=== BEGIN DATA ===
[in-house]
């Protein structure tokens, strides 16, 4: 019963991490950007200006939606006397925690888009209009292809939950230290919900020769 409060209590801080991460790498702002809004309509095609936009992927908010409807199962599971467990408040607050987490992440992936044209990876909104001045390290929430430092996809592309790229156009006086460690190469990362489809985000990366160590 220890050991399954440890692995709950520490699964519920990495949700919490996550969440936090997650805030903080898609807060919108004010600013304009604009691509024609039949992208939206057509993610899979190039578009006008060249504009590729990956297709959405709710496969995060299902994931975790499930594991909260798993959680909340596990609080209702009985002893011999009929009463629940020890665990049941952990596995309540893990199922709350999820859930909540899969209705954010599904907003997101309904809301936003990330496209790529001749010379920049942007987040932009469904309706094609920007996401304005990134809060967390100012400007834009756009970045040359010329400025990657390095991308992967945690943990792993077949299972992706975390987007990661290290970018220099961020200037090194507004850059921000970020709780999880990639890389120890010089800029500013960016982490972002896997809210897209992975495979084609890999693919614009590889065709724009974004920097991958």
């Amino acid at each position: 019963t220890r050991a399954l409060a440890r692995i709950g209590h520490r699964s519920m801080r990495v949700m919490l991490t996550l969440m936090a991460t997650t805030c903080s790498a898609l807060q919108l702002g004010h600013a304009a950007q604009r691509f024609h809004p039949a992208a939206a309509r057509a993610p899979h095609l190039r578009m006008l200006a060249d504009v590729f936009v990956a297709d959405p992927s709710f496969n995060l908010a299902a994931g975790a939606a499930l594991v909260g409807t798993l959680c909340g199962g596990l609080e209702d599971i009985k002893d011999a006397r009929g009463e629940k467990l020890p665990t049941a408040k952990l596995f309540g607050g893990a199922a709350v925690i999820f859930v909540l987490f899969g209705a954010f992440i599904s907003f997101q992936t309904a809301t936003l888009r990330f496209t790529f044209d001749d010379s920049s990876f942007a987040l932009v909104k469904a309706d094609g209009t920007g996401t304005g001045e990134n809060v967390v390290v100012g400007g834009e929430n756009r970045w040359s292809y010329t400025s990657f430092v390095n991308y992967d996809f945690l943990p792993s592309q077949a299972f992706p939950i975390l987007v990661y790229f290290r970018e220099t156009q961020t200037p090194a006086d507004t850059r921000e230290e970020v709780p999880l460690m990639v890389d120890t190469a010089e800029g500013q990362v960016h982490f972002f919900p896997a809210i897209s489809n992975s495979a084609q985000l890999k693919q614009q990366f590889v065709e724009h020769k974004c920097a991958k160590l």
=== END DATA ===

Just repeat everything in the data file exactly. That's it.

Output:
[in-house]
């Protein structure tokens, strides 16, 4: 019963991490950007200006939606006397925690888009209009292809939950230290919900020769 409060209590801080991460790498702002809004309509095609936009992927908010409807199962599971467990408040607050987490992440992936044209990876909104001045390290929430430092996809592309790229156009006086460690190469990362489809985000990366160590 220890050991399954440890692995709950520490699964519920990495949700919490996550969440936090997650805030903080898609807060919108004010600013304009604009691509024609039949992208939206057509993610899979190039578009006008060249504009590729990956297709959405709710496969995060299902994931975790499930594991909260798993959680909340596990609080209702009985002893011999009929009463629940020890665990049941952990596995309540893990199922709350999820859930909540899969209705954010599904907003997101309904809301936003990330496209790529001749010379920049942007987040932009469904309706094609920007996401304005990134809060967390100012400007834009756009970045040359010329400025990657390095991308992967945690943990792993077949299972992706975390987007990661290290970018220099961020200037090194507004850059921000970020709780999880990639890389120890010089800029500013960016982490972002896997809210897209992975495979084609890999693919614009590889065709724009974004920097991958």
């Amino acid at each position: 019963t220890r050991a399954l409060a440890r692995i709950g209590h520490r699964s519920m801080r990495v949700m919490l991490t996550l969440m936090a991460t997650t805030c903080s790498a898609l807060q919108l702002g004010h600013a304009a950007q604009r691509f024609h809004p039949a992208a939206a309509r057509a993610p899979h095609l190039r578009m006008l200006a060249d504009v590729f936009v990956a297709d959405p992927s709710f496969n995060l908010a299902a994931g975790a939606a499930l594991v909260g409807t798993l959680c909340g199962g596990l609080e209702d599971i009985k002893d011999a006397r009929g009463e629940k467990l020890p665990t049941a408040k952990l596995f309540g607050g893990a199922a709350v925690i999820f859930v909540l987490f899969g209705a954010f992440i599904s907003f997101q992936t309904a809301t936003l888009r990330f496209t790529f044209d001749d010379s920049s990876f942007a987040l932009v909104k469904a309706d094609g209009t920007g996401t304005g001045e990134n809060v967390v390290v100012g400007g834009e929430n756009r970045w040359s292809y010329t400025s990657f430092v390095n991308y992967d996809f945690l943990p792993s592309q077949a299972f992706p939950i975390l987007v990661y790229f290290r970018e220099t156009q961020t200037p090194a006086d507004t850059r921000e230290e970020v709780p999880l460690m990639v890389d120890t190469a010089e800029g500013q990362v960016h982490f972002f919900p896997a809210i897209s489809n992975s495979a084609q985000l890999k693919q614009q990366f590889v065709e724009h020769k974004c920097a991958k160590l």